Richard Marshall interviews Richard Healey in 3:AM Magazine:
3:AM: So does your pragmatism at work in these two cases mean that we should think of quantum mechanics as a realist or an instrumentalist theory or is it a middle way?
RH: Too often contemporary philosophers apply the terms ‘realism’ and ‘instrumentalism’ loosely in evaluating a position, as in the presumptive insult “Oh, that’s just instrumentalism!” Each term may be understood in many ways, and applied to many different kinds of things (theories, entities, structures, interpretations, languages, ….). I once characterized my pragmatist view of quantum mechanics as presenting a middle way between realism and instrumentalism. But by adopting one rather than another use of the terms ‘realism’ and ‘instrumentalism’ one can pigeon hole my view under either label.
In this pragmatist view, quantum probabilities do not apply only to results of measurements. This distinguishes the view from any Copenhagen-style instrumentalism according to which the Born rule assigns probabilities only to possible outcomes of measurements, and so has nothing to say about unmeasured systems. An agent may use quantum mechanics to adjust her credences concerning what happened to the nucleus of an atom long ago on an uninhabited planet orbiting a star in a galaxy far away, provided only that she takes this to have happened in circumstances when that nucleus’s quantum state suffered suitable environmental decoherence.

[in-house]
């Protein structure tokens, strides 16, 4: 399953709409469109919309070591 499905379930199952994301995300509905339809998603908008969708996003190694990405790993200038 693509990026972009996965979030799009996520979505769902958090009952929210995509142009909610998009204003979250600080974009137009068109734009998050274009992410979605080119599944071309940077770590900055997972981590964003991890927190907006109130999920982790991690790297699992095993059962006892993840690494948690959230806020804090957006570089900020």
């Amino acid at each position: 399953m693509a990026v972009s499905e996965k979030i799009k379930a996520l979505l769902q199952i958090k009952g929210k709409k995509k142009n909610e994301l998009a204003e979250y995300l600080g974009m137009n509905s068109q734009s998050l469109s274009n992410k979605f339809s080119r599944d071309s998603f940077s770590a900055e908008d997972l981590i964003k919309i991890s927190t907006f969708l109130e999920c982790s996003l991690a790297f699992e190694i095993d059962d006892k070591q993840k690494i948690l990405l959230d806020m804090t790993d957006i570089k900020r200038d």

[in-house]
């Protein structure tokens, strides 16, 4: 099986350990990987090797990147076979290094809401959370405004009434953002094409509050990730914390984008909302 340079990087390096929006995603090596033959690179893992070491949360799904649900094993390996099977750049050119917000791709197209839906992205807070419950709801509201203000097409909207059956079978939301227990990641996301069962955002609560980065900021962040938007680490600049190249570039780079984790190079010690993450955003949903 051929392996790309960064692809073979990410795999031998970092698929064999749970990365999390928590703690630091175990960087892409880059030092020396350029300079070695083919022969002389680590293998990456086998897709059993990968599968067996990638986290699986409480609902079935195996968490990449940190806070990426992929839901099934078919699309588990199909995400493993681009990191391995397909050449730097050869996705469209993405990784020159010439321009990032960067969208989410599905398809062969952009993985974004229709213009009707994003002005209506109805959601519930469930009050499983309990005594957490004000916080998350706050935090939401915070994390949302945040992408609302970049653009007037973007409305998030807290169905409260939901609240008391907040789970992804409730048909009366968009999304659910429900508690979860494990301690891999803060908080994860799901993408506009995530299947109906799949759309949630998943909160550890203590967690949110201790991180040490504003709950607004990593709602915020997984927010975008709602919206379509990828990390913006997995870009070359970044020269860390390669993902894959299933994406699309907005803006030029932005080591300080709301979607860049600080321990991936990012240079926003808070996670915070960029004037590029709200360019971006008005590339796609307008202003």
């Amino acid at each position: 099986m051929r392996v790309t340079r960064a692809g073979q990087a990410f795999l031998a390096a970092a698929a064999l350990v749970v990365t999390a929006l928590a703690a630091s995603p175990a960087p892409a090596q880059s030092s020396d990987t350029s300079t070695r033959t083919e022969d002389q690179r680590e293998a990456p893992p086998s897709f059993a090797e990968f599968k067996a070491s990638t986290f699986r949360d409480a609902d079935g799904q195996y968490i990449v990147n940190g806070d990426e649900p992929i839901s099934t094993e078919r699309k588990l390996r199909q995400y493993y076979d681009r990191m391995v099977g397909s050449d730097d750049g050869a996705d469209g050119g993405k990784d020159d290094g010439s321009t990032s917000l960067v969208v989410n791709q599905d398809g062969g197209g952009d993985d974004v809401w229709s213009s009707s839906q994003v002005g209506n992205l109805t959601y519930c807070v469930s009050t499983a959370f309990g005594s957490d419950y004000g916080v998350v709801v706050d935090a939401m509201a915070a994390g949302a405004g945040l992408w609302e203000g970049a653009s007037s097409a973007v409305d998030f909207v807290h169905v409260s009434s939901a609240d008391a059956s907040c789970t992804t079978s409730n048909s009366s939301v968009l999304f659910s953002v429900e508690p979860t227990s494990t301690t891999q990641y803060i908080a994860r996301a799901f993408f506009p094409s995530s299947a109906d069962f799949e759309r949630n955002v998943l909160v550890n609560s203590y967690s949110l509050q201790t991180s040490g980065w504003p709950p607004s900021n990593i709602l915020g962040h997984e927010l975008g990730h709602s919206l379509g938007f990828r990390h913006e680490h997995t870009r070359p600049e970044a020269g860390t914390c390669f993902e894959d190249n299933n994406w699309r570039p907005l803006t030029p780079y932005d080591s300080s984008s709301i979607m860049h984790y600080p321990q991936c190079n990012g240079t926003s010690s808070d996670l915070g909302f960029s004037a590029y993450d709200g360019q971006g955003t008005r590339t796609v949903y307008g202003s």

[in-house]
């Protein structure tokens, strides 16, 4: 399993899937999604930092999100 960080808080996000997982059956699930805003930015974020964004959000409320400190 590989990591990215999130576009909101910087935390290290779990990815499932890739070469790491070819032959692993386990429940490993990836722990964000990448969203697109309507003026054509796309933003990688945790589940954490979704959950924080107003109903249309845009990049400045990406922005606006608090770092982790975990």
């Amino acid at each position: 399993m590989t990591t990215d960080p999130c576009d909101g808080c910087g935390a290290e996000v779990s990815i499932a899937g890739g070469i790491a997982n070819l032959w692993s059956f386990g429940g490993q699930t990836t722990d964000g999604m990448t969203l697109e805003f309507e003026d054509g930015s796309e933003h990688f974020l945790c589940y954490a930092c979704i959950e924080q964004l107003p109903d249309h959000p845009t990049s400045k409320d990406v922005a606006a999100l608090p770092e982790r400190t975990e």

According to one standard usage, instrumentalism in the philosophy of science is the view that a theory is merely a tool for systematizing and predicting our observations. For the instrumentalist, nothing a theory supposedly says about unobservable structures lying behind but responsible for our observations should be considered significant. Moreover, instrumentalists characteristically explain this alleged lack of significance in semantic or epistemic terms: claims about unobservables are meaningless, reducible to statements about observables, eliminable from a theory without loss of content, false, or (at best) epistemically optional even for one who accepts the theory. My pragmatist view makes no use of any distinction between observable and unobservable structures, so to call it instrumentalist conflicts with this standard usage.
In this view, quantum mechanics does not posit novel, unobservable structures corresponding to quantum states, observables, and quantum probabilities; these are not physical structures at all. Nevertheless, claims about them in quantum mechanics are often perfectly significant, and many are true. This pragmatist view does not seek to undercut the semantic or epistemic status of such claims, but to enrich our understanding of their non-representational function within the theory and to show how they acquire the content they have.